The start of a new year is a great time to make changes and resolve to be a better you. We all have good intentions when we think about making positive changes for our futures, but sometimes we set goals that are little overzealous. One of the best ways to ensure successful new year’s resolutions is to establish realistic goals. The following is a list of ideas of easy changes you can make right now for better health.
• Set small, attainable goals. For example, if you want to beginning walking around the block five times a week, begin a walk around the block twice a week. Increase slowly to walking twice around the block three times a week. Then maybe increase that to four times a week until you’ve reached your goal. Take a few weeks to get used to each milestone; don’t increase your goals too quickly. Enjoy the satisfaction of reaching each goal – you’ve earned it.
• Set a schedule. Some of us can achieve more when we have a set schedule. If you need structure to stick to a routine, then use it. Try setting an alarm on your phone for reminders to complete tasks on different days.
• Get an exercise partner. If exercise is difficult for you, find a partner to support you. Being held accountable by someone else can be a strong motivator. You can both motivate each other to continue on the road to health.
• Use smaller plates. If one of your goals is to decrease your calorie intake, consider using small plates. The bigger plate you use, the more likely you will overeat simply because you filled the plate up and feel the need to finish it all. You can cut calories almost in half by simply using a smaller plate. And if you eat slowly and mindfully, you will realize that a smaller portion of food can actually fill you up!
• Memorize the Plate Method. No matter what size is right for you, the contents of a meal should be a priority! For most people, the plate method is an easy guide for a very healthy meal plan. Half of your meal should vegetables, one fourth should be protein, and one fourth should be whole grains/starches. Have some fruit for dessert and you’ll be feeling good about the meal you just had.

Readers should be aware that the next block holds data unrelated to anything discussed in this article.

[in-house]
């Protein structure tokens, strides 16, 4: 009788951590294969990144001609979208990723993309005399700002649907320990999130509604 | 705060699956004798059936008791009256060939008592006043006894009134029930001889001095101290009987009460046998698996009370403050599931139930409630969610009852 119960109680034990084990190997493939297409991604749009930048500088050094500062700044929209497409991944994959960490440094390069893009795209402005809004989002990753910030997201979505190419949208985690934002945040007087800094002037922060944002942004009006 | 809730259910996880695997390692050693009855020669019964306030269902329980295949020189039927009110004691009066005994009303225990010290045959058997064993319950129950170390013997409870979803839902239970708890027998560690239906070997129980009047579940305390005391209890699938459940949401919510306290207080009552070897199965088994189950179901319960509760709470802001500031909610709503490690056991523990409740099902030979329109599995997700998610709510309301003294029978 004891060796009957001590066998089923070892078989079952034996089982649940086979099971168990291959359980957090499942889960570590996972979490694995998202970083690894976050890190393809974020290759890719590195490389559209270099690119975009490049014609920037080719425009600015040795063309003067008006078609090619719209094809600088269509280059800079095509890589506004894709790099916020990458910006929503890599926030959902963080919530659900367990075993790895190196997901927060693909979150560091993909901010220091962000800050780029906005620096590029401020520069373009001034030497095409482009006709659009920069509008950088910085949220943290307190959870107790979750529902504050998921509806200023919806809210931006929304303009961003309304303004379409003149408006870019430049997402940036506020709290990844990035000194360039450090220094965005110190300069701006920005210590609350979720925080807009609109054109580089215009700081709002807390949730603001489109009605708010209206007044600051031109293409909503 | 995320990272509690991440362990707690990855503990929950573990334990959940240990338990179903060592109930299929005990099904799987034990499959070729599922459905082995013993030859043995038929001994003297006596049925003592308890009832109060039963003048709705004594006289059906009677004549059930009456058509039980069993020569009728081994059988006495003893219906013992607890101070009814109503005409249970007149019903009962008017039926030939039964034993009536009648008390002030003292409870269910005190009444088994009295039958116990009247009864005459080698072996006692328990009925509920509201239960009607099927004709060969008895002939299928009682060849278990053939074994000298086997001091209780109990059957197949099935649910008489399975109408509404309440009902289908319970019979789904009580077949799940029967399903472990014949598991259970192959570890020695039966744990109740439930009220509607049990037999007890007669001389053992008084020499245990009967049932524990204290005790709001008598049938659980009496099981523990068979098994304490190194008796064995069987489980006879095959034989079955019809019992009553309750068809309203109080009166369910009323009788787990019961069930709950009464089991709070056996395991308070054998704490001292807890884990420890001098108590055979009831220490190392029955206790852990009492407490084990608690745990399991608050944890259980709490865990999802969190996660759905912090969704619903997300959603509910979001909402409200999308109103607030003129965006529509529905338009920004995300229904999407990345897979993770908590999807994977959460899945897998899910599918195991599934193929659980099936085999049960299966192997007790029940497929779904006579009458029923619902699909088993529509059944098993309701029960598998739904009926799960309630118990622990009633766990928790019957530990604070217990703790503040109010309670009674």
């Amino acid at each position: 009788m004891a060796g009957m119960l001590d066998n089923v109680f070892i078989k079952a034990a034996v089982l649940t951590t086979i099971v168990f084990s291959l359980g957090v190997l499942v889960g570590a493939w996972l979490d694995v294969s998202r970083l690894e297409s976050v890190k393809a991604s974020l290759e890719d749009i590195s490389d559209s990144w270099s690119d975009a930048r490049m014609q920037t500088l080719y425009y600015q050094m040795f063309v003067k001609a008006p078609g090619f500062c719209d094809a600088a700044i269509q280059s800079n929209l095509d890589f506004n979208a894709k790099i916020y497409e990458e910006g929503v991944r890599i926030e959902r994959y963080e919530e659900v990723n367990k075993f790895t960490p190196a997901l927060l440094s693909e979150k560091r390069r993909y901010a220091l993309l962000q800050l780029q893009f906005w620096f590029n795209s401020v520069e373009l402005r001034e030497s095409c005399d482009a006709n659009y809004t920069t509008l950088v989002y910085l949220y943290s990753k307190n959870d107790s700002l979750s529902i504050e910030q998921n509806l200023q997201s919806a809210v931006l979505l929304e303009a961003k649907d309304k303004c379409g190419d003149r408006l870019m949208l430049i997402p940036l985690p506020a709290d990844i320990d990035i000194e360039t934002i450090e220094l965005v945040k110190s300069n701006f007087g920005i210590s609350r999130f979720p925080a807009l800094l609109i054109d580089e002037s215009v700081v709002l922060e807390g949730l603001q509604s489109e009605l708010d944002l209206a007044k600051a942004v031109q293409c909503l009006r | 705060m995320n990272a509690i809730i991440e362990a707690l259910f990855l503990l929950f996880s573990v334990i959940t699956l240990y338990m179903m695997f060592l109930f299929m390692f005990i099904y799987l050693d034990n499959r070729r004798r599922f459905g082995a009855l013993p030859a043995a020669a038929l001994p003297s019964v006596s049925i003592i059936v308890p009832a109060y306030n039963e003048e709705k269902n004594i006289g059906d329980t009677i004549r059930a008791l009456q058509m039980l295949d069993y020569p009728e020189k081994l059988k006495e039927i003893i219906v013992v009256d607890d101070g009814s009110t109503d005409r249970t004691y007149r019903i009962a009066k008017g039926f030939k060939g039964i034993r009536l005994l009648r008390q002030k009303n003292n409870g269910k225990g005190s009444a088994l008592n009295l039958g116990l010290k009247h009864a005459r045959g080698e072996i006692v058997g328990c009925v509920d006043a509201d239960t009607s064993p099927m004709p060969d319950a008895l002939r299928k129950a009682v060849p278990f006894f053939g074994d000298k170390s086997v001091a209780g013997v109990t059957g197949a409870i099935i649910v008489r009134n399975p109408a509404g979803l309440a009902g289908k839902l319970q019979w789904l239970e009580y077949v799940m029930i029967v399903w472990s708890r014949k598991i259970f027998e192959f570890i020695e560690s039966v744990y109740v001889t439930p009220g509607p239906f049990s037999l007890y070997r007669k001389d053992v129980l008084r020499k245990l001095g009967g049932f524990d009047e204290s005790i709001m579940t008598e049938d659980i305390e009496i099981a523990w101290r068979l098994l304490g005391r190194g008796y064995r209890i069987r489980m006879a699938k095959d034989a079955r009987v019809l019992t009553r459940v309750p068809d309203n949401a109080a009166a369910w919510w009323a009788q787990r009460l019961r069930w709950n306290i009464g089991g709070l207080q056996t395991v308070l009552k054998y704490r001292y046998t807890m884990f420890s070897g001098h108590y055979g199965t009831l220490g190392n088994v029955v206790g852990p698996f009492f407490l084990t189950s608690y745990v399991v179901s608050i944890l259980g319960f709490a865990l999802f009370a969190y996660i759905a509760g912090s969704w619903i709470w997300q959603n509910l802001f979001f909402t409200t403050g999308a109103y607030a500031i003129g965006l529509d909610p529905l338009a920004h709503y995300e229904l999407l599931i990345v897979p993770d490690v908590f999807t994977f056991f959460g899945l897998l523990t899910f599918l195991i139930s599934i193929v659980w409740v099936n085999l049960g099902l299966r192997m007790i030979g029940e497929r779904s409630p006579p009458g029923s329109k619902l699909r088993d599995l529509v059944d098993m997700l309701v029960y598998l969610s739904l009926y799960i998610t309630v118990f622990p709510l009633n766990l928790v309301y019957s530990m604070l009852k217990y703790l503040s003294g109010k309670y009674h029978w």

• Make your plate a rainbow. One of the easiest ways to make sure you have some variety with your meal is by simply looking at your plate. Is there a variety of color and texture? For example, chicken nuggets, fries, cookies are all bland “white” foods. Instead of fries, add a salad or a side of green beans; instead of a cookie, add an orange or some grapes. Try to make a colorful meal every time.
• Try a new fruit or vegetable every month. Including a variety of food within your diet is important. Plus, broadening your tastes can be fun! Find recipes with foods you or some of your family members have never tried and try them out. You might just find a new family favorite!
• Eat at home more often. In addition to saving money, you’ll be eating better ingredients overall. Restaurants tend to include high amounts of salt, sugar and bad fats in the recipes. And when you do eat out, remember to use the Plate Method!
• Drink more water. If you like sugary drinks, try gradually replacing them with water or tea. For example, if you drink two soda pops a day, start by switching one of those out for a tea. Once that becomes routine, remove another soda during the week, and continue until you no longer drink soda on a regular basis. Water is so good for you anyway – it cushions joints, helps bowel regularity, regulates body temperature, and removes waste products.
• Get more physical activity. Exercise promotes weight loss, increases metabolism, eases constipation, boosts energy, lowers blood sugar and pressure, bolsters your more mood, and increases lean muscle mass. Resistance exercises, like weight lifting and strength training help keep your bones strong, reducing the risk of osteoporosis and hip fractures.
I hope these tips will help you stay on track with your resolutions this year by helping you set realistic goals. Your goals should be specific, attainable and timely. Set one small goal at a time. Good luck!
-- Erin Plumberg is a Clinical Dietitian at St. Mary’s Medical Center and can reached at 816-655-5597.